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Developing and implementing an interventional bundle to reduce mortality from gastroschisis in low-resource settings

Research output: Contribution to journalArticle

Naomi Wright, Francis Abantanga, Michael Amoah, William Appeadu-Mensah, Zaitun Bokhary, Bruce Bvulani, Justine Davies, Sam Miti, Bip Nandi, Boateng Nimako, Dan Poenaru, Stephen Tabiri, Abiboye Yifieyeh, Niyi Ade-Ajayi, Nick Sevdalis, Andy Leather

Original languageEnglish
Article number46
Pages (from-to)1-25
JournalWellcome Open Research
Volume4
Early online date8 Mar 2019
DOIs
Publication statusPublished - Mar 2019

King's Authors

Abstract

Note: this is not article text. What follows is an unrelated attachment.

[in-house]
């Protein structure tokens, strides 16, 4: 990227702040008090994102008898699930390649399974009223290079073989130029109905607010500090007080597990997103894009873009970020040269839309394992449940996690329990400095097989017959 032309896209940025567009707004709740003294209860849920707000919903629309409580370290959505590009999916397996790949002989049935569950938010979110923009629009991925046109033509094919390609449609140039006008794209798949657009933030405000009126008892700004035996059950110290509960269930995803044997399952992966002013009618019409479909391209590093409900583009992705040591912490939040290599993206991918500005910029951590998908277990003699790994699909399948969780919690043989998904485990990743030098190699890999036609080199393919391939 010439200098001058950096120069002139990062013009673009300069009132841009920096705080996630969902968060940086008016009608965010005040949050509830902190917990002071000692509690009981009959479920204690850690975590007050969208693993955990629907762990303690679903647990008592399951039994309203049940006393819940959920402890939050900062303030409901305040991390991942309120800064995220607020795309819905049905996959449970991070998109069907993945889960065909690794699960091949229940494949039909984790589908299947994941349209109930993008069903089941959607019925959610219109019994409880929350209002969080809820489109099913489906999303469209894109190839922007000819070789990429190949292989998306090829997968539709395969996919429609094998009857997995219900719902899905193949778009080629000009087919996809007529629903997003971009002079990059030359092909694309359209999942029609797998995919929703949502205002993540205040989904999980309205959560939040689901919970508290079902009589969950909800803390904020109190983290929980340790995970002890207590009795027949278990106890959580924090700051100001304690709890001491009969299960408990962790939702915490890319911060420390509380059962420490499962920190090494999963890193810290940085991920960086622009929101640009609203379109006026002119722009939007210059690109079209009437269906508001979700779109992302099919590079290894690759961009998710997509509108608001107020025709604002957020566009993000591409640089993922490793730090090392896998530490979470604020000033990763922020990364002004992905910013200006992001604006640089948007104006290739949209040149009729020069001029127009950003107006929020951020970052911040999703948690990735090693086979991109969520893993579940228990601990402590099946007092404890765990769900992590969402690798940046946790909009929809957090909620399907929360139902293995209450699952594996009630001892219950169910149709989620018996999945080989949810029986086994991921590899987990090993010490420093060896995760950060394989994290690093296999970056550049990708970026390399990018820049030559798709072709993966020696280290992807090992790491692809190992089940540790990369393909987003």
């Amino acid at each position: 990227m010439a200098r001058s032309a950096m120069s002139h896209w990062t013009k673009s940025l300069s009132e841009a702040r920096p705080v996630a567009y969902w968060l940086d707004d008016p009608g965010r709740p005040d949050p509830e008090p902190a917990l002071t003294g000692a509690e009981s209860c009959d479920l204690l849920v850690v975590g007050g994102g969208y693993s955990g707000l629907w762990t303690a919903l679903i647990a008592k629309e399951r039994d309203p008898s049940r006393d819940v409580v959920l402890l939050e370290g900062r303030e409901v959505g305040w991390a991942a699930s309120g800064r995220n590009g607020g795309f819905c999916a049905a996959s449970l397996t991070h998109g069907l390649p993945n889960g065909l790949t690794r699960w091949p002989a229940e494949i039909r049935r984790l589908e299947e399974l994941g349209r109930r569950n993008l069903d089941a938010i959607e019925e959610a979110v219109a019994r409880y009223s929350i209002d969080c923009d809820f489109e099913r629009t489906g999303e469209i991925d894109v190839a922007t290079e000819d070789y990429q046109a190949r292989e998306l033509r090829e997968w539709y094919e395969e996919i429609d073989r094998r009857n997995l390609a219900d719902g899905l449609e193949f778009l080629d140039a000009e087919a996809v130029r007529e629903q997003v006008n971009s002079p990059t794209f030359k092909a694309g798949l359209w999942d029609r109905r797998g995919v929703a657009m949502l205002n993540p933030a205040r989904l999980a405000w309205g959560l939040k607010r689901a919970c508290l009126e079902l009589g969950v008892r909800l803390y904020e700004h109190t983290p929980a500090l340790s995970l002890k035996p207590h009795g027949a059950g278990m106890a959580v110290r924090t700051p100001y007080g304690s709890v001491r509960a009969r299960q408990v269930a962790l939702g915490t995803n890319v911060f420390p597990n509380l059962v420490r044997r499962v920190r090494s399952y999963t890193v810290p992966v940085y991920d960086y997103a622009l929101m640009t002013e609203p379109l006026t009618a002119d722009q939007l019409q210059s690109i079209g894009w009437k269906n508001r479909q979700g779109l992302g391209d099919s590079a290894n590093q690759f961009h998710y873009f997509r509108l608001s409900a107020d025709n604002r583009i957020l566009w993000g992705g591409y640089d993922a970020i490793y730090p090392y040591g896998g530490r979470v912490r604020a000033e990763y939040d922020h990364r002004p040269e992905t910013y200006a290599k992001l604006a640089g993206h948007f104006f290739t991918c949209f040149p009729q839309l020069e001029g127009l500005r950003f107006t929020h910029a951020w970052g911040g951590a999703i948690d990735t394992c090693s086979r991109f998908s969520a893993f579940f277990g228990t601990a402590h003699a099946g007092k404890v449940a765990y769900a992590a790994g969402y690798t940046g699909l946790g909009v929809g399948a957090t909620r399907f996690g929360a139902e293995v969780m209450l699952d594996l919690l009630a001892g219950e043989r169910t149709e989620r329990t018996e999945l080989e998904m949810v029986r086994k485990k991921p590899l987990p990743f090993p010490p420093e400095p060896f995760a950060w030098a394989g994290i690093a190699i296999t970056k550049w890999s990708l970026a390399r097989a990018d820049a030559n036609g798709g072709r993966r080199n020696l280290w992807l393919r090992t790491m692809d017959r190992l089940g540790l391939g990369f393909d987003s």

Background: Gastroschisis is associated with less than 4% mortality in high-income countries and over 90% mortality in many tertiary paediatric surgery centres across sub-Saharan Africa (SSA). The aim of this trial is to develop, implement and prospectively evaluate an interventional bundle to reduce mortality from gastroschisis in seven tertiary paediatric surgery centres across SSA. Methods: A hybrid type-2 effectiveness-implementation, pre-post study design will be utilised. Using current literature an evidence-based, low-technology interventional bundle has been developed. A systematic review, qualitative study and Delphi process will provide further evidence to optimise the interventional bundle and implementation strategy. The interventional bundle has core components, which will remain consistent across all sites, and adaptable components, which will be determined through in-country co-development meetings. Pre- and post-intervention data will be collected on clinical, service delivery and implementation outcomes for 2-years at each site. The primary clinical outcome will be all-cause, in-hospital mortality. Secondary outcomes include the occurrence of a major complication, length of hospital stay and time to full enteral feeds. Service delivery outcomes include time to hospital and primary intervention, and adherence to the pre-hospital and in-hospital protocols.  Implementation outcomes are acceptability, adoption, appropriateness, feasibility, fidelity, coverage, cost and sustainability. Pre- and post-intervention clinical outcomes will be compared using Chi-squared analysis, unpaired t-test and/or Mann-Whitney U test. Time-series analysis will be undertaken using Statistical Process Control to identify significant trends and shifts in outcome overtime. Multivariate logistic regression analysis will be used to identify clinical and implementation factors affecting outcome with adjustment for confounders. Outcome: This will be the first multi-centre interventional study to our knowledge aimed at reducing mortality from gastroschisis in low-resource settings. If successful, detailed evaluation of both the clinical and implementation components of the study will allow sustainability in the study sites and further scale-up. Registration: ClinicalTrials.gov Identifier NCT03724214.

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